In general, c-Myc promotes cellular proliferation, which is necessary for tumorigenesis. However, over-expression of c-Myc causes apoptosis. Abrogation of c-Myc-induced apoptosis is crucial for cellular transformation and tumorigenesis. Basal-like tumor cell lines express high levels of both β-catenin and c-Myc. When β-catenin was knocked down with siRNA, we observed an unexpected increase of c-Myc expression. For that reason, we propose that β-catenin antagonizes c-Myc expression. While appearing contradictive in some regards, one could view this as a survival mechanism for tumor cells such that c-Myc level is tightly controlled so as not to be too high in basal-like tumor cells; otherwise, the cells would undergo apoptosis. Consistent with this interpretation, it has been reported that Wnt/β-catenin signaling suppressed apoptosis by inhibiting c-Myc-induced caspase activation when over-expressing both Wnt1 and c-Myc in Rat-1 and RIE cell lines [37]. On the other hand, we could not exclude the possibility that the antagonism only occurs when the expression of both β-catenin and c-Myc has reached certain levels. Since silencing β-catenin caused up-regulation of c-Myc expression, we hypothesized that inhibition of β-catenin in basal-like breast cancer may promote c-Myc-induced apoptosis. However, inhibition of endogenous β-catenin expression does not induce apoptosis in basal-like breast cancer cell lines as measured by caspase 3/7 activation. This suggests that alternative pathways exist to prevent c-Myc-induced apoptosis and inhibiting β-catenin alone is not enough to induce apoptosis. There are multiple mechanisms involved in c-Myc deregulation in breast cancer including gene amplification, transcriptional regulation, and mRNA and protein stabilization [31]. In addition, high level of c-Myc expression is associated with poor outcomes [31]. However, the mechanism by which c-Myc is highly expressed in basal-like breast tumors is still unknown. Furthermore, there are many genes expressed along with c-Myc, and comprehensive transcriptome analysis is needed in future to fully appreciate the upstream regulators and downstream effectors of c-Myc.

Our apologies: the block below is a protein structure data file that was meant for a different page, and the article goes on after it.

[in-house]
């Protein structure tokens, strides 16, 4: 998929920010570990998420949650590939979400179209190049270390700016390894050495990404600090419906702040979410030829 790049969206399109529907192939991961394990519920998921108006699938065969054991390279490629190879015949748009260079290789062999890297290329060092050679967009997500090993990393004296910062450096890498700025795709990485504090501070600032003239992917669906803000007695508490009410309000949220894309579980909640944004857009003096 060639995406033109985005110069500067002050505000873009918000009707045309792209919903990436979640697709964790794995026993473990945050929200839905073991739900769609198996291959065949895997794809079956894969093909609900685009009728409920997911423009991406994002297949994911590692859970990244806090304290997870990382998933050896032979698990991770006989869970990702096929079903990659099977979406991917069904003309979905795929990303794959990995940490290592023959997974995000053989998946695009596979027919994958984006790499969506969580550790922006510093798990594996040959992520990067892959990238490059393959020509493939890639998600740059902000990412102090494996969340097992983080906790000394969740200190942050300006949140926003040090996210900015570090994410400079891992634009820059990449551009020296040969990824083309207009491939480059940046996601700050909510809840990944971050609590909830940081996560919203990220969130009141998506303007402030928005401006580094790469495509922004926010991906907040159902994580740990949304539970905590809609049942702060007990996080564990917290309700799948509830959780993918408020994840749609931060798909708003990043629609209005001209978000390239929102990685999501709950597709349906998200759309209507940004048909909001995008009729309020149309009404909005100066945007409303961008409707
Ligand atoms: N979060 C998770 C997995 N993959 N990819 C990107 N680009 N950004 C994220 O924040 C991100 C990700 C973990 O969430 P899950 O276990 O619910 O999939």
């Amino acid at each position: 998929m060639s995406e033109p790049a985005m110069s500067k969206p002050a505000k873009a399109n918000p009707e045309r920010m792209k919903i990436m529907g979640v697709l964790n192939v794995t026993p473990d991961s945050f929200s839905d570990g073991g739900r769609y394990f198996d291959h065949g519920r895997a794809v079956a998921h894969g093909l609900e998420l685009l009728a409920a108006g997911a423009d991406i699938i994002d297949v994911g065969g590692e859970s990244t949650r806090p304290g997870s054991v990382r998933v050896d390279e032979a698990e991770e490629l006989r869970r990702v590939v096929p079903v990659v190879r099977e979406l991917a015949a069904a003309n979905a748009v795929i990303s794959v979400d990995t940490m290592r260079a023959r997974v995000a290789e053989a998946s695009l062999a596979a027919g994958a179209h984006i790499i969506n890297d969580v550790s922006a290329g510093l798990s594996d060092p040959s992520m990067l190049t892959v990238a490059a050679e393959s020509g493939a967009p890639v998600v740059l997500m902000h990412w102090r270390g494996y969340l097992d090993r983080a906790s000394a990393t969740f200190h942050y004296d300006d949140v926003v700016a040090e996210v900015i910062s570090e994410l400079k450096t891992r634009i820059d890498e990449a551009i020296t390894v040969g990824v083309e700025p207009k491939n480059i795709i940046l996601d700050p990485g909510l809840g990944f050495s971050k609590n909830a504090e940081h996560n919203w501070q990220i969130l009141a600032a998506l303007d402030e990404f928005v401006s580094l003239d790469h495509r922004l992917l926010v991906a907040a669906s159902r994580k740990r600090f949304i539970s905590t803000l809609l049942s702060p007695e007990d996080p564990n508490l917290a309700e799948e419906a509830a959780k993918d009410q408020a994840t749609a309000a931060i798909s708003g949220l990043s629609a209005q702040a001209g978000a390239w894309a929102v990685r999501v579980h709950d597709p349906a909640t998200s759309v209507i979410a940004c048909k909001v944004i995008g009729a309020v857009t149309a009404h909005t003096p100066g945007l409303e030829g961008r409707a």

p21 has been shown to be a direct target of c-Myc, and c-Myc promotes cell proliferation through inhibition of p21 [38, 39]. In this study, we observed that β-catenin represses p21 transcription in addition to c-Myc. Inhibition of β-catenin caused up-regulation of p21 at mRNA and protein levels even though the c-Myc expression level was increased in basal-like breast cancer after treatment, resulting in a G1 cell cycle arrest and a reduction of cell proliferation. UACC3199 cells showed the most modest increase of CDKN1A mRNA and protein expression after β-catenin knockdown, probably due to repression of high levels of c-Myc in the cells. It has been reported that p21 was up-regulated in sFRP1-expressing tumors, suggesting that it is a downstream mediator of WNT signaling [40]. Our results demonstrate that β-catenin can directly regulate p21 expression. p21 has also been shown to have anti-apoptotic activity and probably plays a key role in cell survival following DNA damage by promoting the growth arrest that permits DNA repair [41]. This may partially explain why β-catenin knockdown did not influence apoptosis.